Sunday, September 30, 2012
Are Black Chicagoans Finally Waking Up?
In the most segregated city in America, there are two Chicago's
one white, one Black. The white one works really well because the Black one doesn’t
I wrote about this summer’s pandemic of violence that systematically removed young Black males from this earth. Part of this crisis has to do with Black unemployment being double that of the white community, triple when you consider how many Black males have given up the search for work.
The fact that Black people are denied access to construction jobs isn’t a new Chicago story, but the fact that it continues to be an issue should be. For the last three months, city workers have been doing major work on the streets in front and around my house. The construction crews are all white except for a few Hispanics. I have yet to see one Black person.
Last week, 86 year old WWII War vet Ed Gardner, also the retired founder of Soft Sheen Hair Care Products, was driving three blocks from his home in the heart of the Black southside, when he passed a construction site and saw no Blacks employed. Mr. Gardner got out of his car and stood in the middle of the site bringing all work to a stop.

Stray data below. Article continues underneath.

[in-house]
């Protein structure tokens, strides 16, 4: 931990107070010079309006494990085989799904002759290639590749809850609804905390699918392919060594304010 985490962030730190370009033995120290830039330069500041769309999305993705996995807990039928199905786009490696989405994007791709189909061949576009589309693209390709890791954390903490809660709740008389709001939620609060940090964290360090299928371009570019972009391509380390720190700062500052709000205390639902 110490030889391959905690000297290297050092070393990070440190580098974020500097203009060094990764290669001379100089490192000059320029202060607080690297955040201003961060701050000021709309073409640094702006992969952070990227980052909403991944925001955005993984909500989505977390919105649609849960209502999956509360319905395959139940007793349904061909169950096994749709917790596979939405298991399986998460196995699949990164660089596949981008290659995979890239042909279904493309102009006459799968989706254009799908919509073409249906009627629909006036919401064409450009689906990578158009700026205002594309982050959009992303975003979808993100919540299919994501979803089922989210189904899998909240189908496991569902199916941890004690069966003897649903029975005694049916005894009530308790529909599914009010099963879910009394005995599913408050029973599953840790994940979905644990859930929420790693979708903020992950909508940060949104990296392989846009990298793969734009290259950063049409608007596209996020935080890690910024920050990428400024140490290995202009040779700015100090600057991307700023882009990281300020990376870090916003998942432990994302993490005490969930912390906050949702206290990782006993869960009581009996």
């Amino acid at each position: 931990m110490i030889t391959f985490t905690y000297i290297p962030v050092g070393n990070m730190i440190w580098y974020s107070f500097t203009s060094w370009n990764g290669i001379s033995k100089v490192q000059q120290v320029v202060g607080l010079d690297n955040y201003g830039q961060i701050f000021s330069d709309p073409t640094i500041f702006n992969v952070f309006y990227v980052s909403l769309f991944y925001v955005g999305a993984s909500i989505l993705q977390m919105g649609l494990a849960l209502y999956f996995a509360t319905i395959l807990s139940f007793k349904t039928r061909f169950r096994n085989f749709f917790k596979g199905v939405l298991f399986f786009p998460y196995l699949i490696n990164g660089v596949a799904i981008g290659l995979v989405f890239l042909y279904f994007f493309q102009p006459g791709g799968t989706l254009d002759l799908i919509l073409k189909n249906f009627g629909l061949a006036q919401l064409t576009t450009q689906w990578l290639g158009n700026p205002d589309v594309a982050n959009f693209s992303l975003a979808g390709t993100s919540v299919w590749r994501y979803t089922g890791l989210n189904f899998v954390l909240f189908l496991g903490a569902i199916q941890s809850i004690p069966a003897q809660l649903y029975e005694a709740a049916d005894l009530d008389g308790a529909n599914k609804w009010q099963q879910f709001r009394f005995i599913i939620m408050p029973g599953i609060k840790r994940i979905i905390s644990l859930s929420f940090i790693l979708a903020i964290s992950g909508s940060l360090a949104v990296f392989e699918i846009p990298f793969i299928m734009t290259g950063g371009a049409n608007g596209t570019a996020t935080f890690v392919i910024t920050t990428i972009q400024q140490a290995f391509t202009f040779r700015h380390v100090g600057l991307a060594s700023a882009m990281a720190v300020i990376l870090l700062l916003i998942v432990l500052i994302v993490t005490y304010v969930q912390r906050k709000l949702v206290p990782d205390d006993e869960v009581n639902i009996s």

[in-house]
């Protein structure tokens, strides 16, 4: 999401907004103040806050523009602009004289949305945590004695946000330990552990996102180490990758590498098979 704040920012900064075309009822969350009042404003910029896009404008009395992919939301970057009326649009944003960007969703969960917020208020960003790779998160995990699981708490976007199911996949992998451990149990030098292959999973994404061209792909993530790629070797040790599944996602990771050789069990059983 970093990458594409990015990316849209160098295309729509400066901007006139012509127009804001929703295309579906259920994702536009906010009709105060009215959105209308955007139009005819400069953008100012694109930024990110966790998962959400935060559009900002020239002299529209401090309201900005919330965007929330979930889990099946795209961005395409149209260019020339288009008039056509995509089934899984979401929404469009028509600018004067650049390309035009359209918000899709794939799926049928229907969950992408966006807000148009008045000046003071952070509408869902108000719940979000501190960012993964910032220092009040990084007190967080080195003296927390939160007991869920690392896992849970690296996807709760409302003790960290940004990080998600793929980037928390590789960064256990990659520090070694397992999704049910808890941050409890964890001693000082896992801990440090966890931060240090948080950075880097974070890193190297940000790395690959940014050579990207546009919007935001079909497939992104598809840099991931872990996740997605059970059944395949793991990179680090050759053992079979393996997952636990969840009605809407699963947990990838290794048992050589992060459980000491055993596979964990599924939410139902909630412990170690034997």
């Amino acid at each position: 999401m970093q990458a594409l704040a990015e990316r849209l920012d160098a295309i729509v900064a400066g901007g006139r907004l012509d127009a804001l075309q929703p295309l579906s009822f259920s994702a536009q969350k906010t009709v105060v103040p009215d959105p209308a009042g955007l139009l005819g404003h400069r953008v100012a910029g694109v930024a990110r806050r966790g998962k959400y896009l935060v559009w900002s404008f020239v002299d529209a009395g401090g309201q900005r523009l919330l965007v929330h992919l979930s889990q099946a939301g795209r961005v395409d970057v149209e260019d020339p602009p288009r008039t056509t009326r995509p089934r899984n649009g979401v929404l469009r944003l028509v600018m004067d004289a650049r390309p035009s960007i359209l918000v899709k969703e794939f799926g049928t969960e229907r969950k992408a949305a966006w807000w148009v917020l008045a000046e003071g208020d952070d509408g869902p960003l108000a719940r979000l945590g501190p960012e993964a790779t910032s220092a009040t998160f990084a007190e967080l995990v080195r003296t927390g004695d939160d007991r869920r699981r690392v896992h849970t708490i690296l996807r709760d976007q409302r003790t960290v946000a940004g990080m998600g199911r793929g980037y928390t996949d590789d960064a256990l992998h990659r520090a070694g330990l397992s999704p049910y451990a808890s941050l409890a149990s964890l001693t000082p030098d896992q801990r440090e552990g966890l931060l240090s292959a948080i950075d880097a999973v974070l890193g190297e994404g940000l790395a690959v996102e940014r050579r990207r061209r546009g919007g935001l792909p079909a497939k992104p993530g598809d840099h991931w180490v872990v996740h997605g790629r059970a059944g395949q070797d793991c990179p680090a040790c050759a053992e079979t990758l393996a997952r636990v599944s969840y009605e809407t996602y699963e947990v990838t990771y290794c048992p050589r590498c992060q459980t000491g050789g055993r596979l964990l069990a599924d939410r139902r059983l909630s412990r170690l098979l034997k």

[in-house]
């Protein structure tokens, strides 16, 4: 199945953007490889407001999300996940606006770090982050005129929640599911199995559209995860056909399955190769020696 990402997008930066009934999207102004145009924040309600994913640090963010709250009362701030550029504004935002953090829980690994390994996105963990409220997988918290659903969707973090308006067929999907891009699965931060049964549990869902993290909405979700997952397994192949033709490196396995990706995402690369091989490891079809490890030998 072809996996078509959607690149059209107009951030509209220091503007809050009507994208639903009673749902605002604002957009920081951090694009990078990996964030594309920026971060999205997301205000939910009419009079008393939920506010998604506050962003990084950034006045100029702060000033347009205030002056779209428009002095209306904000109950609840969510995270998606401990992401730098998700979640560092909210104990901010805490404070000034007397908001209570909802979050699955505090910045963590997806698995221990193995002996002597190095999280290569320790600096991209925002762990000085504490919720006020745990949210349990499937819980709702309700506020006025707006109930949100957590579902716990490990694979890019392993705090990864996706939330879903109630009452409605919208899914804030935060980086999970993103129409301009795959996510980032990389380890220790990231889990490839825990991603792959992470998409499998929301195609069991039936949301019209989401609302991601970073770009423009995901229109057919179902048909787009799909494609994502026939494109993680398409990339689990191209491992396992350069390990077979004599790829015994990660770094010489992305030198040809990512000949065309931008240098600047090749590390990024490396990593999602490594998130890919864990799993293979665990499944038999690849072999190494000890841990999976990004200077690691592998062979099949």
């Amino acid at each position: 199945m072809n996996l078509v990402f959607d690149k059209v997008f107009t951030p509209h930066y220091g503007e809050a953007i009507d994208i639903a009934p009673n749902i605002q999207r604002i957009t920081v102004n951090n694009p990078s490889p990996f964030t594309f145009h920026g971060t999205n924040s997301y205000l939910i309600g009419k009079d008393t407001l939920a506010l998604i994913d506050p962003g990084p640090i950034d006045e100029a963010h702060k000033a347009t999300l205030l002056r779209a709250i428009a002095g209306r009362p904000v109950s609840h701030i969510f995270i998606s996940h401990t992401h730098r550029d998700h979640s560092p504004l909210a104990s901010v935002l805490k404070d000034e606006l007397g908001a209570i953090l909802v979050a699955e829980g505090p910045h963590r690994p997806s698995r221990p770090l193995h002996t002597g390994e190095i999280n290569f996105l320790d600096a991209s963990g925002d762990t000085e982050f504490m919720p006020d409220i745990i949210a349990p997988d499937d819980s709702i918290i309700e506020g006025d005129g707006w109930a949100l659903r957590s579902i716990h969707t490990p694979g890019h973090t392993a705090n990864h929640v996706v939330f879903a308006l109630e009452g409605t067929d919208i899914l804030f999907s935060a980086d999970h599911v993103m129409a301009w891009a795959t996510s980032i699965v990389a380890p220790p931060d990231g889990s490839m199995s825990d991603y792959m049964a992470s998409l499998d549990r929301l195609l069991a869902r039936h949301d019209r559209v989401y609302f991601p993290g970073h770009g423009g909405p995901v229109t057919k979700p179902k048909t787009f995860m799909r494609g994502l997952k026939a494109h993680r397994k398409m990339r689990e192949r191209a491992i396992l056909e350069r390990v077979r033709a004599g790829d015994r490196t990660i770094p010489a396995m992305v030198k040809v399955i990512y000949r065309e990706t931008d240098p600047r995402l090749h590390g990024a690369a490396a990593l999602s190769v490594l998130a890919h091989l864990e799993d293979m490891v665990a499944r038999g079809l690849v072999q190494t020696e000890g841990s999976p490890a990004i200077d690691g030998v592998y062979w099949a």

"They allow us to sell drugs and kill one another for the promise of drugs, yet they won't employ us in the black community," he said.
The next day Gardner led followers to construction sites for Menard's and Meijer stores, again in the hood, and again not one Black person was employed. Demonstrators also pointed to the lack of Blacks on construction crews repairing the 95th Street CTA El. When asked to comment, Mayor Rahm Emanuel, stated Chicago has increased minority contracts and pointed to the fact that the prime contractor for the 95th Street project( remember all Black community) is Asian.
So today, Ed Gardner lead 3000 marchers to 95th and Western, to yet another major construction site with no Blacks working. This protest barely got mainstream coverage, but a much smaller protest downtown about puppy mills was covered on ABC News. I guess we know our place in Chicago’s hierarchy.
But could it be the Chicago Teacher's Union Strike has started to wake Black folks up?